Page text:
However, Jumper said in the same NPR segment, there are some details a reporter won’t be able to capture if not permitted in the meeting room, and the exclusion itself sends a strong message. 

“Personally, I think it can be very potentially chilling for media of any type, whether it was the One Feather or any other organization, to be told ‘no, you can’t be here’ while we’re making those decisions,” Jumper said. “It certainly has a chilling effect on a journalist.”

In an interview, Sneed said that he does see a need for stronger laws protecting The One Feather’s independence.

“We can create an ordinance that basically sets the paper out as a standalone with the editorial board as oversight and just simply writing an ordinance that says there can’t be interference from the executive branch or any elected official,” Sneed said. 

Current laws already contain many such provisions. One Feather employees are tribal employees, but they fall under the authority of an editorial board. The code stipulates that the editorial board “operate free from political influence” and that the editor and staff “will not be intimidated with their jobs by printing and providing honest weekly publications,” as “it is imperative to have measures in place to ensure the freedom of press and to ensure the tribal publications have the autonomy and independence to report honestly and objectively.”

However, as The One Feather has written in multiple editorials, those laws aren’t strong enough to truly ensure the paper’s independence in the face of an administration intent on infringing it. For instance, Section 75-2 of the code states that any pieces “dealing with controversial subjects shall be submitted to the editorial board for consideration and approval prior to publication,” and Section 75-3 provides that the paper be “independent from any undue influence and free of any particular political interest.”

“While, on the surface, this may look like clear and ethical law, words like ‘controversial’ and ‘undue’ muddy the waters to the point that Editorial Board members must wonder what will get them into jeopardy and what will not,” Jumper wrote in a May 7 editorial.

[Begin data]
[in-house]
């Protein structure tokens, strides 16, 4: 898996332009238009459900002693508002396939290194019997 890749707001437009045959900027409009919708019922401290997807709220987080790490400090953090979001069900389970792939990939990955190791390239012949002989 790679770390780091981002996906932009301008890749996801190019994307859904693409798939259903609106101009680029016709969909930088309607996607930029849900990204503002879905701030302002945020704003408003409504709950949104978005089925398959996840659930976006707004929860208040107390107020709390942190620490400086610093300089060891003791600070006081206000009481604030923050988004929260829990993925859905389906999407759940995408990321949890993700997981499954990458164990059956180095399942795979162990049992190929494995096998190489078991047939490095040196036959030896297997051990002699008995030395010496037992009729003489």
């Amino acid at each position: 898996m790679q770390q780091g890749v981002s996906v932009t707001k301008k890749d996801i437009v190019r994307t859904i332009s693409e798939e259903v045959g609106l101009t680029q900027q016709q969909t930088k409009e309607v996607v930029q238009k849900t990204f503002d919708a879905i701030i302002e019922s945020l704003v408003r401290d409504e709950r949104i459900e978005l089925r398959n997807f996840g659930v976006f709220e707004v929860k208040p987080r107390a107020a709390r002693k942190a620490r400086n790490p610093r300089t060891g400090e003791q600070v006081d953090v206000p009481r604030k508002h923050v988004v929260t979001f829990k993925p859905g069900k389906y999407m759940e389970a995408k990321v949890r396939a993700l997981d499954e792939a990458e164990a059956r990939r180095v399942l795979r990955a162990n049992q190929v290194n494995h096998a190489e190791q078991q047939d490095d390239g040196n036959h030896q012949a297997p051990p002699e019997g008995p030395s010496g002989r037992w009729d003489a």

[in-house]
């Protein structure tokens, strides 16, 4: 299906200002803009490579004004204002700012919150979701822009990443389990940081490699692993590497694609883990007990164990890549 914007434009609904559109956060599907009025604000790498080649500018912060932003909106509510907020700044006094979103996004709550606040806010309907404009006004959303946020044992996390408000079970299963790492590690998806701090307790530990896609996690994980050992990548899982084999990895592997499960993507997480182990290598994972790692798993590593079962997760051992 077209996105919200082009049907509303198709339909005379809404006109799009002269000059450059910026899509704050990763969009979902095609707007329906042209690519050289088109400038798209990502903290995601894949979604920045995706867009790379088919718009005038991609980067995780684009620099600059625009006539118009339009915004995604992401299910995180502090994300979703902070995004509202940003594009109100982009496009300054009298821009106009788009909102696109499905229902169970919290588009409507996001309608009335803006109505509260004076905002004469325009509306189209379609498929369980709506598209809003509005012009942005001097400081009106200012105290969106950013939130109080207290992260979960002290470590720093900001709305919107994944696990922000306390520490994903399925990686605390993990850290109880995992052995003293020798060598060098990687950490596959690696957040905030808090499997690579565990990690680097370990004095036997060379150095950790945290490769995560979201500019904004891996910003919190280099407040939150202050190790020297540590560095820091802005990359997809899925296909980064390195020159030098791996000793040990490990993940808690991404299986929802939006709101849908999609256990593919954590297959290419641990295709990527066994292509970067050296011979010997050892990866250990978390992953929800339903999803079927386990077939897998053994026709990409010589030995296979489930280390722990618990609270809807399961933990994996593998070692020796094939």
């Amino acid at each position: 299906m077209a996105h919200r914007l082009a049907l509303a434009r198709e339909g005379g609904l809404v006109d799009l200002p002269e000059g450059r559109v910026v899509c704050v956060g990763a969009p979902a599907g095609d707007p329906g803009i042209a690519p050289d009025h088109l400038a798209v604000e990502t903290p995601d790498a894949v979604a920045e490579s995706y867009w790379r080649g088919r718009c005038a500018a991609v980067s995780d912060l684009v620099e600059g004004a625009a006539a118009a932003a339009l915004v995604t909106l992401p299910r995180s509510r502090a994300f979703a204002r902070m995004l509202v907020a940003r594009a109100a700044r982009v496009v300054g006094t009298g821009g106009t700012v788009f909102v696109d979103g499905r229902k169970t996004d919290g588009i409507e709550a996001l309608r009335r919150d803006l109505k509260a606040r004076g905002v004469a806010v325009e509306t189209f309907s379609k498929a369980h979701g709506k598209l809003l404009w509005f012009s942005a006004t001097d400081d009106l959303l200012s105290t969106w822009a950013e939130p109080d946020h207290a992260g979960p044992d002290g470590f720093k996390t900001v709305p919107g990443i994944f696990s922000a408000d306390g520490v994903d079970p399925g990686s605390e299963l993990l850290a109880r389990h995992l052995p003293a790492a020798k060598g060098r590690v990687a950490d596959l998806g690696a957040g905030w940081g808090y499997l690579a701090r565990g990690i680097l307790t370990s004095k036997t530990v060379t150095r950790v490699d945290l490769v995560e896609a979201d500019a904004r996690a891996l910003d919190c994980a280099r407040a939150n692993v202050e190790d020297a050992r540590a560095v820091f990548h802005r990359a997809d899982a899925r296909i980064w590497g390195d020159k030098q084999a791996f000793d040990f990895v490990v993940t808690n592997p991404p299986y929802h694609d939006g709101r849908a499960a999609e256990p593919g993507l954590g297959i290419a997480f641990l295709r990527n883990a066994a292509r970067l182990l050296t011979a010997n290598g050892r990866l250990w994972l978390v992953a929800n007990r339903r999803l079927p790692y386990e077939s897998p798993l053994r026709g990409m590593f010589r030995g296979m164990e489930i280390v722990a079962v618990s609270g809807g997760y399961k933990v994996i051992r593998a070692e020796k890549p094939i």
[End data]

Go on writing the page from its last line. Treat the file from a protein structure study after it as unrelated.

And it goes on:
The paper’s editorial board is composed of its staff, plus the tribe’s director of marketing and public relations, meaning that potentially controversial decisions about what will and will not run in the tribally owned newspaper are made by people who are themselves tribal employees and who will ultimately be the ones executing any decisions made.

While the tribe can’t control what outside media outlets write, it can control reporters’ access to information. Tribal law is hazy at best about the rights of non-Cherokee reporters to attend meetings and access documents. In addition to being asked to leave Council meetings on multiple occasions, The Smoky Mountain News has been denied numerous requests for information, such as meeting minutes from the Tribal Alcoholic Beverage Control Commission, that would be easily accessible to anyone — regardless of citizenship status — in the counties surrounding the Qualla Boundary. 

When asked whether possible changes to free press law might include changing the composition of the editorial board, Sneed said that, “it’s certainly something we can look at if for no other reason than to take away any semblance of impropriety or a conflict of interest.” However, he added, during his administration significant changes have been made to laws protecting employees from retaliation and politically motivated firing. 

“The One Feather rarely runs up against political direction regarding the reporting of the news. The concern is that the community only gets that benefit because of the ethical behavior of our current leadership,” Jumper wrote in the May 7 piece. 

Because of that reality, he said, it’s essential to both strengthen the laws ensuring The One Feather’s independence and bolster the ability of outside media to cover tribal issues as well. 

“We feel that the more media covering Cherokee news, the better informed our community and readership will be. Each news outlet has its own editorial staff and journalists, with different views of what is relevant to cover,” Jumper wrote. “While overt biases should be avoided by media at all costs, every news organization will have a different perspective on news items based on their unique situations. And, that is a good thing.”

While The One Feather has withdrawn its resolution seeking to rescind the ban, the paper has stated publicly that it will continue pushing for the ban’s removal. 

“We withdrew the resolution in order to have time to work through the issues,” reads the paper’s May 3 Facebook post. “If needed, we will redraft legislation for the Council to consider for the upcoming Tribal Council sessions.”

The ban was created through a vote of Council — overturning it would also require a vote of Council, not just a sit-down discussion like the one planned for May 10. However, Sneed said, he believes having a face-to-face conversation before the matter comes before council for a vote will prove helpful. 

“I didn’t want it to continue to fester or turn into a big political storm,” he said.